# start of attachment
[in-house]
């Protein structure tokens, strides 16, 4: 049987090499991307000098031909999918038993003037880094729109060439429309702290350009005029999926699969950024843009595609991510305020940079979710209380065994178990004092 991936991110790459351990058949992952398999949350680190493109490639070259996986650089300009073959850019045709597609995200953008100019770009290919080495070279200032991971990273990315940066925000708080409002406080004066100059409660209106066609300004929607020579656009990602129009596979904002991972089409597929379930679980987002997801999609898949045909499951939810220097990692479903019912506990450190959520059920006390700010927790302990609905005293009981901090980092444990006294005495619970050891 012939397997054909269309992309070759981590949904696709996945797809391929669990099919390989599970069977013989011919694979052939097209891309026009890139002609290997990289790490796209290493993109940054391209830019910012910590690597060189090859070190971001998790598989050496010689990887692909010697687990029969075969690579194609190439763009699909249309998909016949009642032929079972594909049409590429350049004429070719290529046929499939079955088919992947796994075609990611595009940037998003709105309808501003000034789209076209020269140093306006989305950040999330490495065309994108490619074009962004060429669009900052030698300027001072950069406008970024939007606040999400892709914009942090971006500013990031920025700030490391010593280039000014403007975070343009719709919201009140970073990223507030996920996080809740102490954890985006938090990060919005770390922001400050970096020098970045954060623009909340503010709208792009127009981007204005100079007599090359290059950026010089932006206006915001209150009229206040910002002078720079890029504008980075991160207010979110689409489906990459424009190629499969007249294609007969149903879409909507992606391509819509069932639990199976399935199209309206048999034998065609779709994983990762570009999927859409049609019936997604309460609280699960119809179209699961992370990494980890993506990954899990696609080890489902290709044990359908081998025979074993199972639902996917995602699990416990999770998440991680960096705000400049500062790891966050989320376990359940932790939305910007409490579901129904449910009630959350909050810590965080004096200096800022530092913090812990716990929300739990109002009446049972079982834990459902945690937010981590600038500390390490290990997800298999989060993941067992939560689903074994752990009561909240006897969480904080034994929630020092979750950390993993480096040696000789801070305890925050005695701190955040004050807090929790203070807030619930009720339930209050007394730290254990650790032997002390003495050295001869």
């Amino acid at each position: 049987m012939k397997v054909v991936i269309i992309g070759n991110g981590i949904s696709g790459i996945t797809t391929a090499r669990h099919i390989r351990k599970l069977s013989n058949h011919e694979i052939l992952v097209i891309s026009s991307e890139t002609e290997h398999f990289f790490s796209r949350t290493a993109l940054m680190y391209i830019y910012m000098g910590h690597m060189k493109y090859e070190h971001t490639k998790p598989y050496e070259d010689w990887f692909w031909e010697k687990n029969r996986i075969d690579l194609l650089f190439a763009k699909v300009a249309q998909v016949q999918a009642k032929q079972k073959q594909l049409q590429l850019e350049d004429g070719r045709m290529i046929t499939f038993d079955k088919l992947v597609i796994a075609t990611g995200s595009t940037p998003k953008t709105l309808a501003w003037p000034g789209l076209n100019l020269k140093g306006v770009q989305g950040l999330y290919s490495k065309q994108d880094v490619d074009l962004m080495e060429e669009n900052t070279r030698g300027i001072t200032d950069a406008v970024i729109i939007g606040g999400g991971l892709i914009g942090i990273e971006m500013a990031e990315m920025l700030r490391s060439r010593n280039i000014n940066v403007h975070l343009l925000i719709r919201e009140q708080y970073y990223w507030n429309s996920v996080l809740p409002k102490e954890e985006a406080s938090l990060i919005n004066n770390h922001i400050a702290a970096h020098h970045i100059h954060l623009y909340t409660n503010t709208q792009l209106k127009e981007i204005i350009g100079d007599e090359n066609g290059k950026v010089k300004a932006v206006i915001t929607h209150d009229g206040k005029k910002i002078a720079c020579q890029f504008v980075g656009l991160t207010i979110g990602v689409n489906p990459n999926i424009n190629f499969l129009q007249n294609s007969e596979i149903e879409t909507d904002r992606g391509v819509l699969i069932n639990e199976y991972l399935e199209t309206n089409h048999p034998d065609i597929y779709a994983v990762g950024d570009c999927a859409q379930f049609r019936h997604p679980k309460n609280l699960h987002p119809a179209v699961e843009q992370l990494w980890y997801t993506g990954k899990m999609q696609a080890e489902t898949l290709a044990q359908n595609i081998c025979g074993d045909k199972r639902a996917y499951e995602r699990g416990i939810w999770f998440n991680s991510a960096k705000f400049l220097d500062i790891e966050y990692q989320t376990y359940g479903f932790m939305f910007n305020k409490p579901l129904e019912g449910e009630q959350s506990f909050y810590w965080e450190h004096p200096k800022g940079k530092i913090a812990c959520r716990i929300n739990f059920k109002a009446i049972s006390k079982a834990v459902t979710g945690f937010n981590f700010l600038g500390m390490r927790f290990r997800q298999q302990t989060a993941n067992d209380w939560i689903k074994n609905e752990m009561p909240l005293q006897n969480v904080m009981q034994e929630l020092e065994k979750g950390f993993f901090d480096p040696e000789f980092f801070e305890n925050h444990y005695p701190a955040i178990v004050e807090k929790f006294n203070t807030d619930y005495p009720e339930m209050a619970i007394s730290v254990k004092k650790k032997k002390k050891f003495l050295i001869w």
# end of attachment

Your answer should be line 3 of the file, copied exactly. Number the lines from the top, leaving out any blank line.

């Amino acid at each position: 049987m012939k397997v054909v991936i269309i992309g070759n991110g981590i949904s696709g790459i996945t797809t391929a090499r669990h099919i390989r351990k599970l069977s013989n058949h011919e694979i052939l992952v097209i891309s026009s991307e890139t002609e290997h398999f990289f790490s796209r949350t290493a993109l940054m680190y391209i830019y910012m000098g910590h690597m060189k493109y090859e070190h971001t490639k998790p598989y050496e070259d010689w990887f692909w031909e010697k687990n029969r996986i075969d690579l194609l650089f190439a763009k699909v300009a249309q998909v016949q999918a009642k032929q079972k073959q594909l049409q590429l850019e350049d004429g070719r045709m290529i046929t499939f038993d079955k088919l992947v597609i796994a075609t990611g995200s595009t940037p998003k953008t709105l309808a501003w003037p000034g789209l076209n100019l020269k140093g306006v770009q989305g950040l999330y290919s490495k065309q994108d880094v490619d074009l962004m080495e060429e669009n900052t070279r030698g300027i001072t200032d950069a406008v970024i729109i939007g606040g999400g991971l892709i914009g942090i990273e971006m500013a990031e990315m920025l700030r490391s060439r010593n280039i000014n940066v403007h975070l343009l925000i719709r919201e009140q708080y970073y990223w507030n429309s996920v996080l809740p409002k102490e954890e985006a406080s938090l990060i919005n004066n770390h922001i400050a702290a970096h020098h970045i100059h954060l623009y909340t409660n503010t709208q792009l209106k127009e981007i204005i350009g100079d007599e090359n066609g290059k950026v010089k300004a932006v206006i915001t929607h209150d009229g206040k005029k910002i002078a720079c020579q890029f504008v980075g656009l991160t207010i979110g990602v689409n489906p990459n999926i424009n190629f499969l129009q007249n294609s007969e596979i149903e879409t909507d904002r992606g391509v819509l699969i069932n639990e199976y991972l399935e199209t309206n089409h048999p034998d065609i597929y779709a994983v990762g950024d570009c999927a859409q379930f049609r019936h997604p679980k309460n609280l699960h987002p119809a179209v699961e843009q992370l990494w980890y997801t993506g990954k899990m999609q696609a080890e489902t898949l290709a044990q359908n595609i081998c025979g074993d045909k199972r639902a996917y499951e995602r699990g416990i939810w999770f998440n991680s991510a960096k705000f400049l220097d500062i790891e966050y990692q989320t376990y359940g479903f932790m939305f910007n305020k409490p579901l129904e019912g449910e009630q959350s506990f909050y810590w965080e450190h004096p200096k800022g940079k530092i913090a812990c959520r716990i929300n739990f059920k109002a009446i049972s006390k079982a834990v459902t979710g945690f937010n981590f700010l600038g500390m390490r927790f290990r997800q298999q302990t989060a993941n067992d209380w939560i689903k074994n609905e752990m009561p909240l005293q006897n969480v904080m009981q034994e929630l020092e065994k979750g950390f993993f901090d480096p040696e000789f980092f801070e305890n925050h444990y005695p701190a955040i178990v004050e807090k929790f006294n203070t807030d619930y005495p009720e339930m209050a619970i007394s730290v254990k004092k650790k032997k002390k050891f003495l050295i001869w």